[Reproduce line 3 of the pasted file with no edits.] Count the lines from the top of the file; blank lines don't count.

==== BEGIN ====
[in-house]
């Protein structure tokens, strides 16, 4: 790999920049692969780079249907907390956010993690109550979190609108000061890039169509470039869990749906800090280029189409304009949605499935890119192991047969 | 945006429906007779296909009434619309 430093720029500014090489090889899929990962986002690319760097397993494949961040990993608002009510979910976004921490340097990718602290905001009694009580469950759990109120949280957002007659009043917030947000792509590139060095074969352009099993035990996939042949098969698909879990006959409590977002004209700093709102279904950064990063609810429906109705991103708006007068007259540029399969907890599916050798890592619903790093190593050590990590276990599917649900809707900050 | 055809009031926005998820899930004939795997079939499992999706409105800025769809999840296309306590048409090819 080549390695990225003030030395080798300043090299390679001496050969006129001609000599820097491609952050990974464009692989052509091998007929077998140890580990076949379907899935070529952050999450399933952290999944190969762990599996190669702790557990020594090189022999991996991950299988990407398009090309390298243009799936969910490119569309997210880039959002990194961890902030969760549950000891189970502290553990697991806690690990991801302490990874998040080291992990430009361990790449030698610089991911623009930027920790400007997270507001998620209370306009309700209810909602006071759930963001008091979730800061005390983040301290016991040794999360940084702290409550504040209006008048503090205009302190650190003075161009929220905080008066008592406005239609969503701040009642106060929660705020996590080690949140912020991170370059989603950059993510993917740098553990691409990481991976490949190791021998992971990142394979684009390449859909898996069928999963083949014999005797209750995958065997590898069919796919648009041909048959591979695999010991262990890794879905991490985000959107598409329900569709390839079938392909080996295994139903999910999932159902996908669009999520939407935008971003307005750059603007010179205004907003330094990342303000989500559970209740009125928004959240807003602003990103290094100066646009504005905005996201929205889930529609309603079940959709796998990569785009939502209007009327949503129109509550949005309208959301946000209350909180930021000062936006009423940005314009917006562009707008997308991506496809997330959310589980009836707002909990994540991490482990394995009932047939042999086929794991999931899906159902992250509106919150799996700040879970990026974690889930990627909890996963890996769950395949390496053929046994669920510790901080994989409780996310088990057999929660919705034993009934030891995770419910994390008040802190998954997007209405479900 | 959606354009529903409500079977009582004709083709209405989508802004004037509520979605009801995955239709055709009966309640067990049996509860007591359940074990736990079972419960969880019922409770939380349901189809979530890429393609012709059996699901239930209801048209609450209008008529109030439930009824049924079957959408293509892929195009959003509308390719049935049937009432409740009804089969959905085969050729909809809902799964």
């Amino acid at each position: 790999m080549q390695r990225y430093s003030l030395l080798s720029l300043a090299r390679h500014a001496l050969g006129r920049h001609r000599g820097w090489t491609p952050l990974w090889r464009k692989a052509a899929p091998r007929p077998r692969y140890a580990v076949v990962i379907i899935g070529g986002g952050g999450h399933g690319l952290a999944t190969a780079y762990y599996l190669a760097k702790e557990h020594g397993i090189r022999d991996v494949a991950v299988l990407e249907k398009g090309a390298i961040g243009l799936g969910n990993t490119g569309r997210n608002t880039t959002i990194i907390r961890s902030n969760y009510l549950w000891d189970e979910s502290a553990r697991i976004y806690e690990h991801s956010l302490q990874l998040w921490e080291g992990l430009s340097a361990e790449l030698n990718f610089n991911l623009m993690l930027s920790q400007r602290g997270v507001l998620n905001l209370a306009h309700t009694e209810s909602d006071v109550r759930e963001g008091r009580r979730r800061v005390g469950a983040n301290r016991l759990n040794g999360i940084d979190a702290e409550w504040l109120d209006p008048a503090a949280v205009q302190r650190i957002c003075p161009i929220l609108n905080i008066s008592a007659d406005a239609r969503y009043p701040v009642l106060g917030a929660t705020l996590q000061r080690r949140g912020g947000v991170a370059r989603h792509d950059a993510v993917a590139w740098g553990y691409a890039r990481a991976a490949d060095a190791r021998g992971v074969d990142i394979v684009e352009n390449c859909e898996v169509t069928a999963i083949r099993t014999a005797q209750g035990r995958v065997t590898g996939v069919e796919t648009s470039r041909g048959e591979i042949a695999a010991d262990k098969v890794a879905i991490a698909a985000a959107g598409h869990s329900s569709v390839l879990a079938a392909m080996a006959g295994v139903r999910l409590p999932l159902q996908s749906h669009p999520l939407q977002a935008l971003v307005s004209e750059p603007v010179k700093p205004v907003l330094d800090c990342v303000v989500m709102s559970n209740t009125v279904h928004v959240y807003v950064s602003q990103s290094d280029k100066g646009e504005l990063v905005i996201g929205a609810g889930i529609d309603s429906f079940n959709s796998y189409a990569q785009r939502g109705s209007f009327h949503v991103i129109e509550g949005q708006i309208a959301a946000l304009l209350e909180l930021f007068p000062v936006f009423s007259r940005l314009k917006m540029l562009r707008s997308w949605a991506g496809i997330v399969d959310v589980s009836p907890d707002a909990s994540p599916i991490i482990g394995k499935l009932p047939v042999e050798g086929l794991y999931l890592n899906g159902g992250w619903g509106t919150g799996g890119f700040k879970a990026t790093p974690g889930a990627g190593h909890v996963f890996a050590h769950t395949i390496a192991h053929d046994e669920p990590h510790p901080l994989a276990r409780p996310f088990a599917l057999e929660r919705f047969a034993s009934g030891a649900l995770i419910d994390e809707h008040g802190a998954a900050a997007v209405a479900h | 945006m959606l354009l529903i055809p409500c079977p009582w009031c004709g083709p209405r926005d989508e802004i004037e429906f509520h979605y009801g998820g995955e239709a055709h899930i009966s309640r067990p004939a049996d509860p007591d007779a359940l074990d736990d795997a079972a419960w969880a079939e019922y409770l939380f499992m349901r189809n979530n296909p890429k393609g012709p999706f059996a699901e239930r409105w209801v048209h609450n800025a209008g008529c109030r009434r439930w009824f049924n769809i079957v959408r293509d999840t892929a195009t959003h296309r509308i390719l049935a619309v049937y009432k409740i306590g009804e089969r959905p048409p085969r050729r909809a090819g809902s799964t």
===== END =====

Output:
């Amino acid at each position: 790999m080549q390695r990225y430093s003030l030395l080798s720029l300043a090299r390679h500014a001496l050969g006129r920049h001609r000599g820097w090489t491609p952050l990974w090889r464009k692989a052509a899929p091998r007929p077998r692969y140890a580990v076949v990962i379907i899935g070529g986002g952050g999450h399933g690319l952290a999944t190969a780079y762990y599996l190669a760097k702790e557990h020594g397993i090189r022999d991996v494949a991950v299988l990407e249907k398009g090309a390298i961040g243009l799936g969910n990993t490119g569309r997210n608002t880039t959002i990194i907390r961890s902030n969760y009510l549950w000891d189970e979910s502290a553990r697991i976004y806690e690990h991801s956010l302490q990874l998040w921490e080291g992990l430009s340097a361990e790449l030698n990718f610089n991911l623009m993690l930027s920790q400007r602290g997270v507001l998620n905001l209370a306009h309700t009694e209810s909602d006071v109550r759930e963001g008091r009580r979730r800061v005390g469950a983040n301290r016991l759990n040794g999360i940084d979190a702290e409550w504040l109120d209006p008048a503090a949280v205009q302190r650190i957002c003075p161009i929220l609108n905080i008066s008592a007659d406005a239609r969503y009043p701040v009642l106060g917030a929660t705020l996590q000061r080690r949140g912020g947000v991170a370059r989603h792509d950059a993510v993917a590139w740098g553990y691409a890039r990481a991976a490949d060095a190791r021998g992971v074969d990142i394979v684009e352009n390449c859909e898996v169509t069928a999963i083949r099993t014999a005797q209750g035990r995958v065997t590898g996939v069919e796919t648009s470039r041909g048959e591979i042949a695999a010991d262990k098969v890794a879905i991490a698909a985000a959107g598409h869990s329900s569709v390839l879990a079938a392909m080996a006959g295994v139903r999910l409590p999932l159902q996908s749906h669009p999520l939407q977002a935008l971003v307005s004209e750059p603007v010179k700093p205004v907003l330094d800090c990342v303000v989500m709102s559970n209740t009125v279904h928004v959240y807003v950064s602003q990103s290094d280029k100066g646009e504005l990063v905005i996201g929205a609810g889930i529609d309603s429906f079940n959709s796998y189409a990569q785009r939502g109705s209007f009327h949503v991103i129109e509550g949005q708006i309208a959301a946000l304009l209350e909180l930021f007068p000062v936006f009423s007259r940005l314009k917006m540029l562009r707008s997308w949605a991506g496809i997330v399969d959310v589980s009836p907890d707002a909990s994540p599916i991490i482990g394995k499935l009932p047939v042999e050798g086929l794991y999931l890592n899906g159902g992250w619903g509106t919150g799996g890119f700040k879970a990026t790093p974690g889930a990627g190593h909890v996963f890996a050590h769950t395949i390496a192991h053929d046994e669920p990590h510790p901080l994989a276990r409780p996310f088990a599917l057999e929660r919705f047969a034993s009934g030891a649900l995770i419910d994390e809707h008040g802190a998954a900050a997007v209405a479900h | 945006m959606l354009l529903i055809p409500c079977p009582w009031c004709g083709p209405r926005d989508e802004i004037e429906f509520h979605y009801g998820g995955e239709a055709h899930i009966s309640r067990p004939a049996d509860p007591d007779a359940l074990d736990d795997a079972a419960w969880a079939e019922y409770l939380f499992m349901r189809n979530n296909p890429k393609g012709p999706f059996a699901e239930r409105w209801v048209h609450n800025a209008g008529c109030r009434r439930w009824f049924n769809i079957v959408r293509d999840t892929a195009t959003h296309r509308i390719l049935a619309v049937y009432k409740i306590g009804e089969r959905p048409p085969r050729r909809a090819g809902s799964t």